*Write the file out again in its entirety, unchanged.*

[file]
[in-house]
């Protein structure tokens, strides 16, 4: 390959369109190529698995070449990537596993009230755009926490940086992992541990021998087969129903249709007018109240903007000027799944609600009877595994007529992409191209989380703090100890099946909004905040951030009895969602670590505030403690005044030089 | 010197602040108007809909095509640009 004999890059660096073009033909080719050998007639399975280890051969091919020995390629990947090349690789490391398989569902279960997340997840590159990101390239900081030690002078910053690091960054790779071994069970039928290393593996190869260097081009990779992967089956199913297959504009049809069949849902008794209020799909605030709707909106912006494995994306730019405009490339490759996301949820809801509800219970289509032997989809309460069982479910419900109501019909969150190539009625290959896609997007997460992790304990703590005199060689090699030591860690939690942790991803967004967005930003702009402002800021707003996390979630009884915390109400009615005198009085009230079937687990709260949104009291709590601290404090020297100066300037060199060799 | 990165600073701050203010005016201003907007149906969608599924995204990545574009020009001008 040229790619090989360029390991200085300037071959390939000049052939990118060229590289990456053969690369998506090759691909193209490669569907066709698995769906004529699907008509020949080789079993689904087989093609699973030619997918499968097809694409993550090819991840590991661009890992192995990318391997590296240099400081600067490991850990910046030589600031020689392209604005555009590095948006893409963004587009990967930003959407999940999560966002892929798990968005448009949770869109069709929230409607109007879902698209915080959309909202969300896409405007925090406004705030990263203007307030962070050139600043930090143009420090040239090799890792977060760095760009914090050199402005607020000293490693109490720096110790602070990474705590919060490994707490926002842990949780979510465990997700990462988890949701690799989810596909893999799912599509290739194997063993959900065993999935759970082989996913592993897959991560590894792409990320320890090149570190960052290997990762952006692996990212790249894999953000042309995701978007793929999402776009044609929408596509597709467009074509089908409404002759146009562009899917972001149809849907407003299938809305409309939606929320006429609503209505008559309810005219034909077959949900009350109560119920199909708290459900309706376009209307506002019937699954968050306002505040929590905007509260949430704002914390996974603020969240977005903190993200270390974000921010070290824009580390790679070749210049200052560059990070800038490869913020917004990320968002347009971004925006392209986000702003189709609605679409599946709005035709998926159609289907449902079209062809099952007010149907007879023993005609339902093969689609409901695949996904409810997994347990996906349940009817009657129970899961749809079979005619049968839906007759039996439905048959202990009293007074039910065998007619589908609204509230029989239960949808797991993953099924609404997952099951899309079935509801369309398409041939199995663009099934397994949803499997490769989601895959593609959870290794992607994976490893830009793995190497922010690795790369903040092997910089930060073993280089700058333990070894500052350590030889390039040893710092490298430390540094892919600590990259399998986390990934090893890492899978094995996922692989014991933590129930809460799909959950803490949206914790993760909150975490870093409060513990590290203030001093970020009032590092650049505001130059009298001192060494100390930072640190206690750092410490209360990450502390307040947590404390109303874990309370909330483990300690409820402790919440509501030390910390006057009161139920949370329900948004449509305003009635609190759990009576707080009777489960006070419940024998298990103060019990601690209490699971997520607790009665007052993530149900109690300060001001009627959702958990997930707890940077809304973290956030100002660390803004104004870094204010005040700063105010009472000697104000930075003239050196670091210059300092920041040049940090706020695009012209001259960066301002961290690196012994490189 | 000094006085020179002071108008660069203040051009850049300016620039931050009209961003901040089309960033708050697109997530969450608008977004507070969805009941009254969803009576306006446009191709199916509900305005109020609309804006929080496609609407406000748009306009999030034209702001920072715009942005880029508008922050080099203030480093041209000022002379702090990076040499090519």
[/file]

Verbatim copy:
[in-house]
């Protein structure tokens, strides 16, 4: 390959369109190529698995070449990537596993009230755009926490940086992992541990021998087969129903249709007018109240903007000027799944609600009877595994007529992409191209989380703090100890099946909004905040951030009895969602670590505030403690005044030089 | 010197602040108007809909095509640009 004999890059660096073009033909080719050998007639399975280890051969091919020995390629990947090349690789490391398989569902279960997340997840590159990101390239900081030690002078910053690091960054790779071994069970039928290393593996190869260097081009990779992967089956199913297959504009049809069949849902008794209020799909605030709707909106912006494995994306730019405009490339490759996301949820809801509800219970289509032997989809309460069982479910419900109501019909969150190539009625290959896609997007997460992790304990703590005199060689090699030591860690939690942790991803967004967005930003702009402002800021707003996390979630009884915390109400009615005198009085009230079937687990709260949104009291709590601290404090020297100066300037060199060799 | 990165600073701050203010005016201003907007149906969608599924995204990545574009020009001008 040229790619090989360029390991200085300037071959390939000049052939990118060229590289990456053969690369998506090759691909193209490669569907066709698995769906004529699907008509020949080789079993689904087989093609699973030619997918499968097809694409993550090819991840590991661009890992192995990318391997590296240099400081600067490991850990910046030589600031020689392209604005555009590095948006893409963004587009990967930003959407999940999560966002892929798990968005448009949770869109069709929230409607109007879902698209915080959309909202969300896409405007925090406004705030990263203007307030962070050139600043930090143009420090040239090799890792977060760095760009914090050199402005607020000293490693109490720096110790602070990474705590919060490994707490926002842990949780979510465990997700990462988890949701690799989810596909893999799912599509290739194997063993959900065993999935759970082989996913592993897959991560590894792409990320320890090149570190960052290997990762952006692996990212790249894999953000042309995701978007793929999402776009044609929408596509597709467009074509089908409404002759146009562009899917972001149809849907407003299938809305409309939606929320006429609503209505008559309810005219034909077959949900009350109560119920199909708290459900309706376009209307506002019937699954968050306002505040929590905007509260949430704002914390996974603020969240977005903190993200270390974000921010070290824009580390790679070749210049200052560059990070800038490869913020917004990320968002347009971004925006392209986000702003189709609605679409599946709005035709998926159609289907449902079209062809099952007010149907007879023993005609339902093969689609409901695949996904409810997994347990996906349940009817009657129970899961749809079979005619049968839906007759039996439905048959202990009293007074039910065998007619589908609204509230029989239960949808797991993953099924609404997952099951899309079935509801369309398409041939199995663009099934397994949803499997490769989601895959593609959870290794992607994976490893830009793995190497922010690795790369903040092997910089930060073993280089700058333990070894500052350590030889390039040893710092490298430390540094892919600590990259399998986390990934090893890492899978094995996922692989014991933590129930809460799909959950803490949206914790993760909150975490870093409060513990590290203030001093970020009032590092650049505001130059009298001192060494100390930072640190206690750092410490209360990450502390307040947590404390109303874990309370909330483990300690409820402790919440509501030390910390006057009161139920949370329900948004449509305003009635609190759990009576707080009777489960006070419940024998298990103060019990601690209490699971997520607790009665007052993530149900109690300060001001009627959702958990997930707890940077809304973290956030100002660390803004104004870094204010005040700063105010009472000697104000930075003239050196670091210059300092920041040049940090706020695009012209001259960066301002961290690196012994490189 | 000094006085020179002071108008660069203040051009850049300016620039931050009209961003901040089309960033708050697109997530969450608008977004507070969805009941009254969803009576306006446009191709199916509900305005109020609309804006929080496609609407406000748009306009999030034209702001920072715009942005880029508008922050080099203030480093041209000022002379702090990076040499090519």